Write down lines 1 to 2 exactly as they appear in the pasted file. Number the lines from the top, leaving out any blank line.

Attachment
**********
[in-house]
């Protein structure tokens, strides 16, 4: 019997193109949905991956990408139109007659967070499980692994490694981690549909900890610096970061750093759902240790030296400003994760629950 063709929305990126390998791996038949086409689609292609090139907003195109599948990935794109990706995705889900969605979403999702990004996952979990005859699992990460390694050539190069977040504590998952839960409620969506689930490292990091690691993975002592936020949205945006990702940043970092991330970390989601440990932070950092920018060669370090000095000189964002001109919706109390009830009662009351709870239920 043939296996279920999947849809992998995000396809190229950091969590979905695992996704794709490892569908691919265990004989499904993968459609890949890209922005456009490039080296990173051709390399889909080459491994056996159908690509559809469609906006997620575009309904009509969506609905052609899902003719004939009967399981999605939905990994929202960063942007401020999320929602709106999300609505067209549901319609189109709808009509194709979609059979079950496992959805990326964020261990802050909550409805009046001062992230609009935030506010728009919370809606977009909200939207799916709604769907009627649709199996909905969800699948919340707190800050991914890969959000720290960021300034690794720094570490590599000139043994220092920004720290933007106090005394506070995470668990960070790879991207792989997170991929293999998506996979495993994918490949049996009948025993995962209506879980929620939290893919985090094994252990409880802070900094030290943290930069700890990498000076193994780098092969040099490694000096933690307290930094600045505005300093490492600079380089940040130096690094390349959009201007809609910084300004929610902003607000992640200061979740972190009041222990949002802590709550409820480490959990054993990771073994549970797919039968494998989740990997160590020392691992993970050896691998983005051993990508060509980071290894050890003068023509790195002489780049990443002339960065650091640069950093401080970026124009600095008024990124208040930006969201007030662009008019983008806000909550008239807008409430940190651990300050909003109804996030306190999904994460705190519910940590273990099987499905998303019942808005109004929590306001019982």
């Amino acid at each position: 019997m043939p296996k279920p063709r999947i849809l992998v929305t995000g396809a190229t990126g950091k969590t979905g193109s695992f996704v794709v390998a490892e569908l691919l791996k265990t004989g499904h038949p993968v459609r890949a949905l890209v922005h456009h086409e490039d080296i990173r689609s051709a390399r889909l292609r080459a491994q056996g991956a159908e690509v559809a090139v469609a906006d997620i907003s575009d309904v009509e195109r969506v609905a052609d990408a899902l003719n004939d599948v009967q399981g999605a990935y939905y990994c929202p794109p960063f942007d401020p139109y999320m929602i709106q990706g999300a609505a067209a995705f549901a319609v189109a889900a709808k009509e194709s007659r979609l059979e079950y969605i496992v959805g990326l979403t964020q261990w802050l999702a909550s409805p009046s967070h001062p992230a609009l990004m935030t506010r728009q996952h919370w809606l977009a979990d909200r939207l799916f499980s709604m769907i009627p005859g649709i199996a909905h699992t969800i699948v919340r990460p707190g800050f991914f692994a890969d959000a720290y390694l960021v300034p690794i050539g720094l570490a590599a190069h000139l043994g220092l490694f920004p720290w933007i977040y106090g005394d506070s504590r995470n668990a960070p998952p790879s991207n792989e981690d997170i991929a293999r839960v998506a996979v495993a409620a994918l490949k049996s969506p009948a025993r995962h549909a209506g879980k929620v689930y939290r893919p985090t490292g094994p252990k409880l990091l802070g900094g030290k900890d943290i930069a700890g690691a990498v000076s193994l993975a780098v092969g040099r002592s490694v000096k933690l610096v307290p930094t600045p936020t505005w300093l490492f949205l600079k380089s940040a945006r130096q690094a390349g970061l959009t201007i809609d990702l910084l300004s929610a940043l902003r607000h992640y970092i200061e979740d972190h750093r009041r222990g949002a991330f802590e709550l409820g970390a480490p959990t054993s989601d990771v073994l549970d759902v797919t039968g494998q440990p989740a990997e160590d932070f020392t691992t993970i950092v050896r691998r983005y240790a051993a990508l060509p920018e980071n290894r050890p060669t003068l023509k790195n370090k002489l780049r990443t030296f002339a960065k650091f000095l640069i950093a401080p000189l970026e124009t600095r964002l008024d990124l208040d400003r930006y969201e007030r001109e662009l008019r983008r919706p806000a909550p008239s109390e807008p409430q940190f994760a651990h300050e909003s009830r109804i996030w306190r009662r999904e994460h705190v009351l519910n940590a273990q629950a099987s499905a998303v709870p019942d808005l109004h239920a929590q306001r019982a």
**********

[in-house]
């Protein structure tokens, strides 16, 4: 019997193109949905991956990408139109007659967070499980692994490694981690549909900890610096970061750093759902240790030296400003994760629950 063709929305990126390998791996038949086409689609292609090139907003195109599948990935794109990706995705889900969605979403999702990004996952979990005859699992990460390694050539190069977040504590998952839960409620969506689930490292990091690691993975002592936020949205945006990702940043970092991330970390989601440990932070950092920018060669370090000095000189964002001109919706109390009830009662009351709870239920 043939296996279920999947849809992998995000396809190229950091969590979905695992996704794709490892569908691919265990004989499904993968459609890949890209922005456009490039080296990173051709390399889909080459491994056996159908690509559809469609906006997620575009309904009509969506609905052609899902003719004939009967399981999605939905990994929202960063942007401020999320929602709106999300609505067209549901319609189109709808009509194709979609059979079950496992959805990326964020261990802050909550409805009046001062992230609009935030506010728009919370809606977009909200939207799916709604769907009627649709199996909905969800699948919340707190800050991914890969959000720290960021300034690794720094570490590599000139043994220092920004720290933007106090005394506070995470668990960070790879991207792989997170991929293999998506996979495993994918490949049996009948025993995962209506879980929620939290893919985090094994252990409880802070900094030290943290930069700890990498000076193994780098092969040099490694000096933690307290930094600045505005300093490492600079380089940040130096690094390349959009201007809609910084300004929610902003607000992640200061979740972190009041222990949002802590709550409820480490959990054993990771073994549970797919039968494998989740990997160590020392691992993970050896691998983005051993990508060509980071290894050890003068023509790195002489780049990443002339960065650091640069950093401080970026124009600095008024990124208040930006969201007030662009008019983008806000909550008239807008409430940190651990300050909003109804996030306190999904994460705190519910940590273990099987499905998303019942808005109004929590306001019982």